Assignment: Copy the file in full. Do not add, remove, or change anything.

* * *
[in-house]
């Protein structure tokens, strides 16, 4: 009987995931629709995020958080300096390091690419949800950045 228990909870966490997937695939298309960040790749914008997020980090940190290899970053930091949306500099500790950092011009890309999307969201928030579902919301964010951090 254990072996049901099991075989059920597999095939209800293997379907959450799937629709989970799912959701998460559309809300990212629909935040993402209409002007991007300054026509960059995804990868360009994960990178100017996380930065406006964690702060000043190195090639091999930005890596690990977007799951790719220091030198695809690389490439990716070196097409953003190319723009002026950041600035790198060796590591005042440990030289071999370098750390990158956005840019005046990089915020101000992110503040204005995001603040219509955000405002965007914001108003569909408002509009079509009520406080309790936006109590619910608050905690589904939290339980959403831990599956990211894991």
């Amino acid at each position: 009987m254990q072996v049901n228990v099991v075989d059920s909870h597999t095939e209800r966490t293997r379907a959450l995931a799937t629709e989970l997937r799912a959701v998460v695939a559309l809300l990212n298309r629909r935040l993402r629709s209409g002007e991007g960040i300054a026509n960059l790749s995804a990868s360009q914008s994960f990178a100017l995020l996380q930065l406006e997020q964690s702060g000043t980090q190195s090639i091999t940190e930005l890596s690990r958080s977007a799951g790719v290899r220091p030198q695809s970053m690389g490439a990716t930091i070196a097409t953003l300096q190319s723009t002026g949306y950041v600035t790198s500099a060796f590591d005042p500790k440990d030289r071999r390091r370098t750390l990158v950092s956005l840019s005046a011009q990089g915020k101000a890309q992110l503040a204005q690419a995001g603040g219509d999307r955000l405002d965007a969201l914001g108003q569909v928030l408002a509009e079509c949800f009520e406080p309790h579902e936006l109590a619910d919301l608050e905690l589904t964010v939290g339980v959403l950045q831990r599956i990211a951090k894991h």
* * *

[in-house]
């Protein structure tokens, strides 16, 4: 009987995931629709995020958080300096390091690419949800950045 228990909870966490997937695939298309960040790749914008997020980090940190290899970053930091949306500099500790950092011009890309999307969201928030579902919301964010951090 254990072996049901099991075989059920597999095939209800293997379907959450799937629709989970799912959701998460559309809300990212629909935040993402209409002007991007300054026509960059995804990868360009994960990178100017996380930065406006964690702060000043190195090639091999930005890596690990977007799951790719220091030198695809690389490439990716070196097409953003190319723009002026950041600035790198060796590591005042440990030289071999370098750390990158956005840019005046990089915020101000992110503040204005995001603040219509955000405002965007914001108003569909408002509009079509009520406080309790936006109590619910608050905690589904939290339980959403831990599956990211894991």
């Amino acid at each position: 009987m254990q072996v049901n228990v099991v075989d059920s909870h597999t095939e209800r966490t293997r379907a959450l995931a799937t629709e989970l997937r799912a959701v998460v695939a559309l809300l990212n298309r629909r935040l993402r629709s209409g002007e991007g960040i300054a026509n960059l790749s995804a990868s360009q914008s994960f990178a100017l995020l996380q930065l406006e997020q964690s702060g000043t980090q190195s090639i091999t940190e930005l890596s690990r958080s977007a799951g790719v290899r220091p030198q695809s970053m690389g490439a990716t930091i070196a097409t953003l300096q190319s723009t002026g949306y950041v600035t790198s500099a060796f590591d005042p500790k440990d030289r071999r390091r370098t750390l990158v950092s956005l840019s005046a011009q990089g915020k101000a890309q992110l503040a204005q690419a995001g603040g219509d999307r955000l405002d965007a969201l914001g108003q569909v928030l408002a509009e079509c949800f009520e406080p309790h579902e936006l109590a619910d919301l608050e905690l589904t964010v939290g339980v959403l950045q831990r599956i990211a951090k894991h």